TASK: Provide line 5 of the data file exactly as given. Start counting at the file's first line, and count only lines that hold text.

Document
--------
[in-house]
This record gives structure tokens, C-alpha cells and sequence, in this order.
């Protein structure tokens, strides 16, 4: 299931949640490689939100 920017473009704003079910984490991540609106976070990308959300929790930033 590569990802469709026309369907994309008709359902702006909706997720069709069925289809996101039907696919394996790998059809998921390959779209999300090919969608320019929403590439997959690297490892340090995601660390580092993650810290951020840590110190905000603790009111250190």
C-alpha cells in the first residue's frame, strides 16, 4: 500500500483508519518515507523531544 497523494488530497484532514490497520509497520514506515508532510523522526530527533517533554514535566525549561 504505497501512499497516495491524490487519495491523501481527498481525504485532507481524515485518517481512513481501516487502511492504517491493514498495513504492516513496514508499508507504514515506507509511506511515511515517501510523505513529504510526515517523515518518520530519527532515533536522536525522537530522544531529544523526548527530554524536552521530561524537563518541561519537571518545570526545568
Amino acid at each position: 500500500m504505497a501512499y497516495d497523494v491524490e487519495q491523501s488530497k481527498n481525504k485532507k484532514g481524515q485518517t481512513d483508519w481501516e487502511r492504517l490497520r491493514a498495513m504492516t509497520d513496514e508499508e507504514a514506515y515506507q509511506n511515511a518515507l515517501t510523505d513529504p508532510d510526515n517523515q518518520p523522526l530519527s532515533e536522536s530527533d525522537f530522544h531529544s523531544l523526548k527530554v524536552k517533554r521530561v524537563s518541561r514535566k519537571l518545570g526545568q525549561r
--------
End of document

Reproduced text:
Amino acid at each position: 500500500m504505497a501512499y497516495d497523494v491524490e487519495q491523501s488530497k481527498n481525504k485532507k484532514g481524515q485518517t481512513d483508519w481501516e487502511r492504517l490497520r491493514a498495513m504492516t509497520d513496514e508499508e507504514a514506515y515506507q509511506n511515511a518515507l515517501t510523505d513529504p508532510d510526515n517523515q518518520p523522526l530519527s532515533e536522536s530527533d525522537f530522544h531529544s523531544l523526548k527530554v524536552k517533554r521530561v524537563s518541561r514535566k519537571l518545570g526545568q525549561r